Argentine gambling taxes are a sure bet
A queue of two dozen taxis extends along the curbside outside the arched entrance of the Hippodrome Casino. It is 8am on a week day and the all-night punters are beginning to drift out of the largest gaming hall in Buenos Aires.
Business is good. Argentines like to gamble at the best of times. At the worst of times, they like to chance their luck all the more. Argentines spend an estimated USD 4bn-USD 5bn (EUR 3bn-EUR 3.8bn, GBP 2.8bn-GBP 3.5bn) annually on lottery games and slot-machines, known as tragamonedas (“change swallowers”). With daily takings per slot machine averaging more than USD 300, Argentina is the largest gaming market in Latin America.
While Brazil, its neighbour, has placed a ban on gambling, the cash-strapped Argentine government is promoting the industry as a critical source of revenue.
The city government of Buenos Aires last month voted in an 8 per cent tax on slot machines and casino profits. Bingo and lottery sales will also be subject to an additional levy of 4.5 per cent.
It does not take a poker strategist to explain the move. While gamblers habitually lose, the government always wins. Taxes on gaming profits differ from province to province, but fiscal thresholds typically exceed 30 per cent. In the case of the Argentine capital, the new tax is expected to add up to 1.8bn pesos (USD 518m, EUR 400m, GBP 365m) to the city’s public coffers.
Argentina’s cash-strapped provinces need the boost. The price of raw materials – the mainstay of public revenues in recent years – dropped 30.3 per cent last year, according to the Central Bank, while social spending crept up 34.2 per cent from January to November 2008.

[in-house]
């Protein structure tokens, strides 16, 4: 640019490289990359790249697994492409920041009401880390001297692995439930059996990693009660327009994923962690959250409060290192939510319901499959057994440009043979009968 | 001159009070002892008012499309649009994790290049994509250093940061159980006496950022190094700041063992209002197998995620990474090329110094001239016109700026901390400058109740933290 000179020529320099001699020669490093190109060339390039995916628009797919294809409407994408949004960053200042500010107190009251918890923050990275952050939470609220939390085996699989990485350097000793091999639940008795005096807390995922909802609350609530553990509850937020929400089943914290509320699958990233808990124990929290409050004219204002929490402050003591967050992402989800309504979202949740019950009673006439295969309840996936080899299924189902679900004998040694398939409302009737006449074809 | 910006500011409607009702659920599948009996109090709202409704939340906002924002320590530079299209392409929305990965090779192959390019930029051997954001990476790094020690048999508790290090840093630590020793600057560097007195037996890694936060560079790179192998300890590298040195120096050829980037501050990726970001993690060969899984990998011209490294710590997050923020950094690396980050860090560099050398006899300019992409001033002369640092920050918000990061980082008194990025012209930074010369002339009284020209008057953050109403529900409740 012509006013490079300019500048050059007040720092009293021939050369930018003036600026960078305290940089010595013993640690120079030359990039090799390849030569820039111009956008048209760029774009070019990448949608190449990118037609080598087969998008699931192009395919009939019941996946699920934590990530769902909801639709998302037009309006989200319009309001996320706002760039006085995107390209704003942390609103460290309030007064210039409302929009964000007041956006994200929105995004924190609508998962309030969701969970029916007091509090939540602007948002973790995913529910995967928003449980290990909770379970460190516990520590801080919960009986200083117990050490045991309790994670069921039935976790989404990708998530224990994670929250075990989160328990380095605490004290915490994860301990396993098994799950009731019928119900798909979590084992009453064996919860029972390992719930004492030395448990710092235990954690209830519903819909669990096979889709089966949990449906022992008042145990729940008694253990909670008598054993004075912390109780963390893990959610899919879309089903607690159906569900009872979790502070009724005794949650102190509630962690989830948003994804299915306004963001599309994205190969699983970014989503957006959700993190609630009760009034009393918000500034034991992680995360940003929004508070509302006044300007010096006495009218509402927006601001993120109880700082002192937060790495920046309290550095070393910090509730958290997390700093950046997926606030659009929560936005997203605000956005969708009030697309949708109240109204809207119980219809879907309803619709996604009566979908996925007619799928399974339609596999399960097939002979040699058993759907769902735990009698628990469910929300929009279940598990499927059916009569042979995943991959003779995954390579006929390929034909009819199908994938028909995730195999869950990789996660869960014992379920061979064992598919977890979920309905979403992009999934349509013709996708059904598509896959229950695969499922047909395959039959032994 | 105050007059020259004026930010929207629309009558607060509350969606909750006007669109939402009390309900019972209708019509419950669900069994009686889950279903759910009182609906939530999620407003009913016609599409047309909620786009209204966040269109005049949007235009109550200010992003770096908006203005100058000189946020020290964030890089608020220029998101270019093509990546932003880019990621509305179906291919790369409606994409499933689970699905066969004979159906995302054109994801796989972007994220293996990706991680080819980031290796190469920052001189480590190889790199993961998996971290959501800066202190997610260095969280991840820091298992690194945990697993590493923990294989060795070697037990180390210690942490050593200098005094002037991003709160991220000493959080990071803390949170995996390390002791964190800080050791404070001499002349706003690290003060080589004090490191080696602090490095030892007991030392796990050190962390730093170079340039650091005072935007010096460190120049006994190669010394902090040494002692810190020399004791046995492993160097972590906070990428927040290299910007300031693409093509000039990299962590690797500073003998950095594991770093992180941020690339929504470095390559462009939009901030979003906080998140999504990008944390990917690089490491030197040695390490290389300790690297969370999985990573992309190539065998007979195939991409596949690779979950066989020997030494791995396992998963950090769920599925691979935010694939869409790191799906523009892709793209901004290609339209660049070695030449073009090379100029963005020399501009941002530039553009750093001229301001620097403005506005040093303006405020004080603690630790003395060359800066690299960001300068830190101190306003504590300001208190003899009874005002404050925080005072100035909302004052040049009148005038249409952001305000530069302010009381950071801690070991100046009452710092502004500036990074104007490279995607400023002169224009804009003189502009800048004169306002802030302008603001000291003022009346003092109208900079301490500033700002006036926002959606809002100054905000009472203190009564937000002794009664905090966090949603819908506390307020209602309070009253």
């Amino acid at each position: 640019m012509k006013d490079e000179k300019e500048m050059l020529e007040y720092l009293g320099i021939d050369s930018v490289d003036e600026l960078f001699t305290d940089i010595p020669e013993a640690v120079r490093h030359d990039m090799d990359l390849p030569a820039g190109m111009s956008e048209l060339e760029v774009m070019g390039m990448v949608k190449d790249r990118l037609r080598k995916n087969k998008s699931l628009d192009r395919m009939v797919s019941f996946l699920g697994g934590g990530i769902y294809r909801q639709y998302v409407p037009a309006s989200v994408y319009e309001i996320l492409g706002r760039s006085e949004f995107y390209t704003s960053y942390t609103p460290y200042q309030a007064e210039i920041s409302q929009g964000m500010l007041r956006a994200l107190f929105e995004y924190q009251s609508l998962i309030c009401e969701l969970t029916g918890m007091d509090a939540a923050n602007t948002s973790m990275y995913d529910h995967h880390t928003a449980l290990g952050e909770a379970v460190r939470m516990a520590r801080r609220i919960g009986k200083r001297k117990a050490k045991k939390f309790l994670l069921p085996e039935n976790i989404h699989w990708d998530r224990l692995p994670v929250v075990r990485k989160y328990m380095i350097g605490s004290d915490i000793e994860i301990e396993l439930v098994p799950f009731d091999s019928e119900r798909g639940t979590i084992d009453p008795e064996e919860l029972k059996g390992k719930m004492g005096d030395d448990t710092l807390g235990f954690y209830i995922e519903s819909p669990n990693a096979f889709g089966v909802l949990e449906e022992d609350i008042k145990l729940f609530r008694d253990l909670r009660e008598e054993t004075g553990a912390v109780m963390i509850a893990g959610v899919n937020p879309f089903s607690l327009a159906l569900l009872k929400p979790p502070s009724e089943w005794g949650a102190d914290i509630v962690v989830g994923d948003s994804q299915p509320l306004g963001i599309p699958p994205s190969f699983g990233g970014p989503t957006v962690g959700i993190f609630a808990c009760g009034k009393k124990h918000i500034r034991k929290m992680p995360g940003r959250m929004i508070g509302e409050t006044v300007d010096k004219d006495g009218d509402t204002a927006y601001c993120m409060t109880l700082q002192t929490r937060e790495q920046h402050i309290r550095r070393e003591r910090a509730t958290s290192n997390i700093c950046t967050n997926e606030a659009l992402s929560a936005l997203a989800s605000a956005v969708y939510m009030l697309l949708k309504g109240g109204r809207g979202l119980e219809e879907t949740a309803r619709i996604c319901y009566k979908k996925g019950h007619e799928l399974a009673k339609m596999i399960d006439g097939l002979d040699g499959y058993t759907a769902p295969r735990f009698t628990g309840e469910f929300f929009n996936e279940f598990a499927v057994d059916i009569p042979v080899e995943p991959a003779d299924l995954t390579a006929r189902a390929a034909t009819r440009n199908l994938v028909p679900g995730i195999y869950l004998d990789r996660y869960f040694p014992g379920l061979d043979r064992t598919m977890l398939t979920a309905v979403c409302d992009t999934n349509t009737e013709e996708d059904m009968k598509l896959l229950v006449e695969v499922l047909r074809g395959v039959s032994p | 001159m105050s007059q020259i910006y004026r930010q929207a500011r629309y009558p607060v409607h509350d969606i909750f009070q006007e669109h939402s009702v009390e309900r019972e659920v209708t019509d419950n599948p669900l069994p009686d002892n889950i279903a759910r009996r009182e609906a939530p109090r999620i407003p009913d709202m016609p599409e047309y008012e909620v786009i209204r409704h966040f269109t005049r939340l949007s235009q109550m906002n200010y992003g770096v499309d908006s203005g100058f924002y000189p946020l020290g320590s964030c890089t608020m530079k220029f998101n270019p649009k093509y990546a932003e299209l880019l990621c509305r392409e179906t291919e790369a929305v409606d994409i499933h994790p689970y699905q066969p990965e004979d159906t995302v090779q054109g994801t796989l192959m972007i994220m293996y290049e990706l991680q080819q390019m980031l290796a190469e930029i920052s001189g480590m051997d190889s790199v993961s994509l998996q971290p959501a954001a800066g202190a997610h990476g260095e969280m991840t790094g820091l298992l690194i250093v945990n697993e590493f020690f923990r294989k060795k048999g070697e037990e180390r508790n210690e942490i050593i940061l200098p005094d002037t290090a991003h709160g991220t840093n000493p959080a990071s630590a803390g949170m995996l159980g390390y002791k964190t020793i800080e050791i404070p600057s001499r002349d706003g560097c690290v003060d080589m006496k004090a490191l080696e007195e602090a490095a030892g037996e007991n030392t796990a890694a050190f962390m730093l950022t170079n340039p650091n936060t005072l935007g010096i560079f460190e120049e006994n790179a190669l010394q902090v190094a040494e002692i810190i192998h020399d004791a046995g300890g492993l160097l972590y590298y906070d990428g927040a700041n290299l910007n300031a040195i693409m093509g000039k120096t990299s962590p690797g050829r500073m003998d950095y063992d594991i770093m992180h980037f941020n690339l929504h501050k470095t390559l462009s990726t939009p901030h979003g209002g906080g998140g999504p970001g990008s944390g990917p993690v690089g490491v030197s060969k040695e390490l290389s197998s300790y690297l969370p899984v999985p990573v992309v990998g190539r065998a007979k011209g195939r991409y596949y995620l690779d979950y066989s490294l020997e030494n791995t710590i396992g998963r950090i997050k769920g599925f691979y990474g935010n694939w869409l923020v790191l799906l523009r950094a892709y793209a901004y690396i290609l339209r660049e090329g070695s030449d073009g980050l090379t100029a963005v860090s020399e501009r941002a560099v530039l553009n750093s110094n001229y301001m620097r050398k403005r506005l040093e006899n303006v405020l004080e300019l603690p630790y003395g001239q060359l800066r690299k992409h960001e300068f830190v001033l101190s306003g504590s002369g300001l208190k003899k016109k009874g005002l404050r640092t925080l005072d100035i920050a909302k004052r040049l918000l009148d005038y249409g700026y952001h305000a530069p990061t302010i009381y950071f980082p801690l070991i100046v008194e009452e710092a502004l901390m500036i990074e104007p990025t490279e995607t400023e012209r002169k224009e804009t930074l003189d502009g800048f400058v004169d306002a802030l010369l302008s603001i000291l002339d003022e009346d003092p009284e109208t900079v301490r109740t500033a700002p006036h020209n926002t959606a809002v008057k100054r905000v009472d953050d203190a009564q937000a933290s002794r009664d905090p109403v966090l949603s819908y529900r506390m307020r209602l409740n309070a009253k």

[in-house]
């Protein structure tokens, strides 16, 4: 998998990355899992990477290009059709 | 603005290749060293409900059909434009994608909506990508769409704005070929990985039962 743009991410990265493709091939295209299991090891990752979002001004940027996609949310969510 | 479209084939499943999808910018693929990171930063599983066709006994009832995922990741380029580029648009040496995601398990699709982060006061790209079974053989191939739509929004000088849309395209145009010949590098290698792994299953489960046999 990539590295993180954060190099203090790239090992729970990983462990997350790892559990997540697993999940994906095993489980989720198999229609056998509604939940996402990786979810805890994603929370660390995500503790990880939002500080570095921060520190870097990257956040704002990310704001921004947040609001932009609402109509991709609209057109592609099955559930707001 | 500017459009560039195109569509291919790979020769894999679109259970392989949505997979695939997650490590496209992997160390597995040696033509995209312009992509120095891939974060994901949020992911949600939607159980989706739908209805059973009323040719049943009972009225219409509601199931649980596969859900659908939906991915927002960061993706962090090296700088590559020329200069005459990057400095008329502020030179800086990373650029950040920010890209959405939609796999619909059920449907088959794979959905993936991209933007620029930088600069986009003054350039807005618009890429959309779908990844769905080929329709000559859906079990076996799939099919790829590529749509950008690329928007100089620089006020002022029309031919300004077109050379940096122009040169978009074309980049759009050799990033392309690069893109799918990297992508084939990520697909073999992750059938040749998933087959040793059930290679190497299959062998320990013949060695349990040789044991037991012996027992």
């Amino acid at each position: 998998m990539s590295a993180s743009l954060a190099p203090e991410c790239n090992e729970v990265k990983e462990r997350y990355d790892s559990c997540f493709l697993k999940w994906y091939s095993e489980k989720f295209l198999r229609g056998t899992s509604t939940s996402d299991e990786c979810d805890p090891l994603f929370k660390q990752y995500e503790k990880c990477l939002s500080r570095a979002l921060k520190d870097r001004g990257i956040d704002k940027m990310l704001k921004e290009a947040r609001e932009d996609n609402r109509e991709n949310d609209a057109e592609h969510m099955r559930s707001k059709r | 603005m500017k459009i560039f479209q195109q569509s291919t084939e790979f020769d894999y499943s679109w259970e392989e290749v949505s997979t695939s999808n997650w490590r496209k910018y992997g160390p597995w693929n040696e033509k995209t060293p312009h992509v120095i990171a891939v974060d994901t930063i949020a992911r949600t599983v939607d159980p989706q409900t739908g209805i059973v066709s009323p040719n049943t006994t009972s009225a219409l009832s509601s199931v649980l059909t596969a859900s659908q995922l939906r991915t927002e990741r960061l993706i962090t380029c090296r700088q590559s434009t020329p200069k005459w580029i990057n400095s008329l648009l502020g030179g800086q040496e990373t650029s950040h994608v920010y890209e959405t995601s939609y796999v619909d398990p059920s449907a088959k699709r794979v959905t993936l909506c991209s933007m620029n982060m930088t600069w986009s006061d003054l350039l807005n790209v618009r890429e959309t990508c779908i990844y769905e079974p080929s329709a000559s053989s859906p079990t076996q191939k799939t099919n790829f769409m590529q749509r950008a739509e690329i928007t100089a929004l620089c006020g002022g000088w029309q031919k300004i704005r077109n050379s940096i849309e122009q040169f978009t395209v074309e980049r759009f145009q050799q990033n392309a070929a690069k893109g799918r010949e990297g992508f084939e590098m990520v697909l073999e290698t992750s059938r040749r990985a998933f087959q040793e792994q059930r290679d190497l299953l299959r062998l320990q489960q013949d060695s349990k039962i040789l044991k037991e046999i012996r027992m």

Argentina’s efforts to increase gambling revenue come at a time when falling commodity prices and slowing industrial growth are hitting provincial treasuries hard. The oil-rich province of Neuquen, for example, which typically generates 39 per cent of its income from hydrocarbon royalties, has seen its tax revenue plummet along with world oil prices.
Agricultural provinces such as Santa Fé and Buenos Aires, meanwhile, face budget shortfalls as prices for cash crops slacken and harvests wilt because of one of the country’s worst droughts for half a century.
With its eye honing in on the budgetary jackpot, the province of Buenos Aires recently tabled a bill to extend the number of casinos in the country’s most populated province from 46 to 54. The province currently collects about 34 per cent of gambling profits.
Legislators will also be invited to approve a 50 per cent increase in the number of slot machines permitted per gaming hall, an extension of all casino licences through to 2025, and a reversal of a ban on online betting.
Similar moves in Cordoba province promise to increase the number of gaming halls there by 80 per cent. The measure would more than double state gambling revenues from 4.5m pesos to 11m pesos. The plans have not pleased the Church. In an open letter to congressmen, a leading Buenos Aires bishop denounced the “huge influence in the ethical environment” that liberalising gambling would have.
Top of the list of concerns are the industry’s political links. The relationships between casino owners and the provincial legislators that regulate them has long been a source of controversy.
Last month Elisa Carrio, leader of the opposition Civic Coalition, publicly accused former president Nestor Kirchner of facilitating the business interests of Cristobal Lopez, owner of the Casino Club, Argentina’s largest chain of casinos. One of Mr Kirchner’s final acts as president in late 2007 was to sign an extension of Casino Club’s concession for the Hippodrome casino through to 2032.
A former advocate of the rule changes, Buenos Aires mayor Mauricio Macri charged the Casino Club with benefiting “from an enormous lack of transparency” in respect to its dealing with the federal government.
Lack of legal clarity also marks a challenge for those investing in Argentina’s expanding market.
International investors are moving into the market, all the same. The Greek gaming operator Intralot, for example, recently acquired local gaming technology firm Techno Acción in a joint venture with Casino Club. Spanish gaming company Cirsa counts two gaming boats in Buenos Aires’ port among its growing portfolio.
Again the company shares its concession with Casino Club.